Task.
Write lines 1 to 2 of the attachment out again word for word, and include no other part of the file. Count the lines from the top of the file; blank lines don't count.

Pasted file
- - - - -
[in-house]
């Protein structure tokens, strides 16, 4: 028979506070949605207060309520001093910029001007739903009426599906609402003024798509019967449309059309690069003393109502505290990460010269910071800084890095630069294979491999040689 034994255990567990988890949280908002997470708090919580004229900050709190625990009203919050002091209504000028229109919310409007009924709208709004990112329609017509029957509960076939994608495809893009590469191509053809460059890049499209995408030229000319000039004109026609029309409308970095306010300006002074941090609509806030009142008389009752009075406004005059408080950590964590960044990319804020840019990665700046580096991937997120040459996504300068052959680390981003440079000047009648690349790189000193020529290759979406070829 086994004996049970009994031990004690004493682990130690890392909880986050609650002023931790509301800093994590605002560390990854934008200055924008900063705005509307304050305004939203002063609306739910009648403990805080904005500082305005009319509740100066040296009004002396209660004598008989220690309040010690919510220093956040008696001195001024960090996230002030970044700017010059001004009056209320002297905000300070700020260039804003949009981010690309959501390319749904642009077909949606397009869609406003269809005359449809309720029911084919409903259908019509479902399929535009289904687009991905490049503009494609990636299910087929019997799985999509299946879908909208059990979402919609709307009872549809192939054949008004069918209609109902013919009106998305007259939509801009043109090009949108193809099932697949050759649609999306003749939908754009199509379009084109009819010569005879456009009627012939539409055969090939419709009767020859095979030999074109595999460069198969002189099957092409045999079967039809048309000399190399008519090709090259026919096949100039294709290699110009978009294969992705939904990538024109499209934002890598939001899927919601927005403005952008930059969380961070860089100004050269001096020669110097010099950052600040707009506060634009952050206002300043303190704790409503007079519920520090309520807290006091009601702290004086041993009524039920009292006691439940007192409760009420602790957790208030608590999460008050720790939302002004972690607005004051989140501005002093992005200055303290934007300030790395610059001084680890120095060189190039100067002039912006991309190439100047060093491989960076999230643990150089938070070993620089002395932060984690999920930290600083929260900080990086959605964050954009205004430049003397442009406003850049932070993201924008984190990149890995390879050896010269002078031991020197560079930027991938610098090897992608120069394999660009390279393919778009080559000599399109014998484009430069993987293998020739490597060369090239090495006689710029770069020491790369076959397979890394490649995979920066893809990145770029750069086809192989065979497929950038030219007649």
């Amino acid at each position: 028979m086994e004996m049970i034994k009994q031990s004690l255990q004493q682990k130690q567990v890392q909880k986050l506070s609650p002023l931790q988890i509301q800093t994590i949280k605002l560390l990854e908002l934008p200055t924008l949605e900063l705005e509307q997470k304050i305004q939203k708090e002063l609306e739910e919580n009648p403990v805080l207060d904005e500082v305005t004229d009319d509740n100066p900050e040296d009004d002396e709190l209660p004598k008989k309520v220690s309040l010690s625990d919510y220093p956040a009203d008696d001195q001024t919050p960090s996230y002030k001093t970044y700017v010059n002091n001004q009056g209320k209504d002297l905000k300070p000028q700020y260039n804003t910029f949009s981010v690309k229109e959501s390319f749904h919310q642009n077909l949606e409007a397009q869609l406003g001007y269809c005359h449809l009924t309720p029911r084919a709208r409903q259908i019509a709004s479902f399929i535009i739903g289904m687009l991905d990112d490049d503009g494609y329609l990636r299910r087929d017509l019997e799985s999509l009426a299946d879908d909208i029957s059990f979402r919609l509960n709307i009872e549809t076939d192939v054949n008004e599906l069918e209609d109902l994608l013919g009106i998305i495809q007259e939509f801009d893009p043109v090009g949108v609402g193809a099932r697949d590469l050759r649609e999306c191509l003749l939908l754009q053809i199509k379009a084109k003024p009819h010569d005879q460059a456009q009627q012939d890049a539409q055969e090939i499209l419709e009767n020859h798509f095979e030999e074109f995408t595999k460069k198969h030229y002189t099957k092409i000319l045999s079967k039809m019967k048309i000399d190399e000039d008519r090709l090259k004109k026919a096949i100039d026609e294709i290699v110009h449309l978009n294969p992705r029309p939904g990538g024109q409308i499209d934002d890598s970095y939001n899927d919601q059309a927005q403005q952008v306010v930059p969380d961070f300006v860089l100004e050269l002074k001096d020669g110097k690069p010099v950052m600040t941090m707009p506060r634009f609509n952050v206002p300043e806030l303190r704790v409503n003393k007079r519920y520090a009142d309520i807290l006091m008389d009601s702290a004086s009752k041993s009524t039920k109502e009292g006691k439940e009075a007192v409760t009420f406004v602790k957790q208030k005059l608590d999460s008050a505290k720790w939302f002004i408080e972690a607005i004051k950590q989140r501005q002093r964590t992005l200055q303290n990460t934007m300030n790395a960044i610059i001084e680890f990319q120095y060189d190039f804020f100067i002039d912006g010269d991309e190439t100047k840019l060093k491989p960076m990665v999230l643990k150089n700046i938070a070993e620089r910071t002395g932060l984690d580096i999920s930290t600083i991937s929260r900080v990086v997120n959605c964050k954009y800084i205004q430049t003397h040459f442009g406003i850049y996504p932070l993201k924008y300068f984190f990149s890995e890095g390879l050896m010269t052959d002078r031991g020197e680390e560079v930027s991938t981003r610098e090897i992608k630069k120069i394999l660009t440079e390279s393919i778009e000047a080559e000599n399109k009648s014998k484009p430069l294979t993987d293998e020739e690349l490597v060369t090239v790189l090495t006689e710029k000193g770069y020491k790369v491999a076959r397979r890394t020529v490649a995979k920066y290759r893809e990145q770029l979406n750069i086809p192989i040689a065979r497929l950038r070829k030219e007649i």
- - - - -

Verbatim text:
[in-house]
């Protein structure tokens, strides 16, 4: 028979506070949605207060309520001093910029001007739903009426599906609402003024798509019967449309059309690069003393109502505290990460010269910071800084890095630069294979491999040689 034994255990567990988890949280908002997470708090919580004229900050709190625990009203919050002091209504000028229109919310409007009924709208709004990112329609017509029957509960076939994608495809893009590469191509053809460059890049499209995408030229000319000039004109026609029309409308970095306010300006002074941090609509806030009142008389009752009075406004005059408080950590964590960044990319804020840019990665700046580096991937997120040459996504300068052959680390981003440079000047009648690349790189000193020529290759979406070829 086994004996049970009994031990004690004493682990130690890392909880986050609650002023931790509301800093994590605002560390990854934008200055924008900063705005509307304050305004939203002063609306739910009648403990805080904005500082305005009319509740100066040296009004002396209660004598008989220690309040010690919510220093956040008696001195001024960090996230002030970044700017010059001004009056209320002297905000300070700020260039804003949009981010690309959501390319749904642009077909949606397009869609406003269809005359449809309720029911084919409903259908019509479902399929535009289904687009991905490049503009494609990636299910087929019997799985999509299946879908909208059990979402919609709307009872549809192939054949008004069918209609109902013919009106998305007259939509801009043109090009949108193809099932697949050759649609999306003749939908754009199509379009084109009819010569005879456009009627012939539409055969090939419709009767020859095979030999074109595999460069198969002189099957092409045999079967039809048309000399190399008519090709090259026919096949100039294709290699110009978009294969992705939904990538024109499209934002890598939001899927919601927005403005952008930059969380961070860089100004050269001096020669110097010099950052600040707009506060634009952050206002300043303190704790409503007079519920520090309520807290006091009601702290004086041993009524039920009292006691439940007192409760009420602790957790208030608590999460008050720790939302002004972690607005004051989140501005002093992005200055303290934007300030790395610059001084680890120095060189190039100067002039912006991309190439100047060093491989960076999230643990150089938070070993620089002395932060984690999920930290600083929260900080990086959605964050954009205004430049003397442009406003850049932070993201924008984190990149890995390879050896010269002078031991020197560079930027991938610098090897992608120069394999660009390279393919778009080559000599399109014998484009430069993987293998020739490597060369090239090495006689710029770069020491790369076959397979890394490649995979920066893809990145770029750069086809192989065979497929950038030219007649």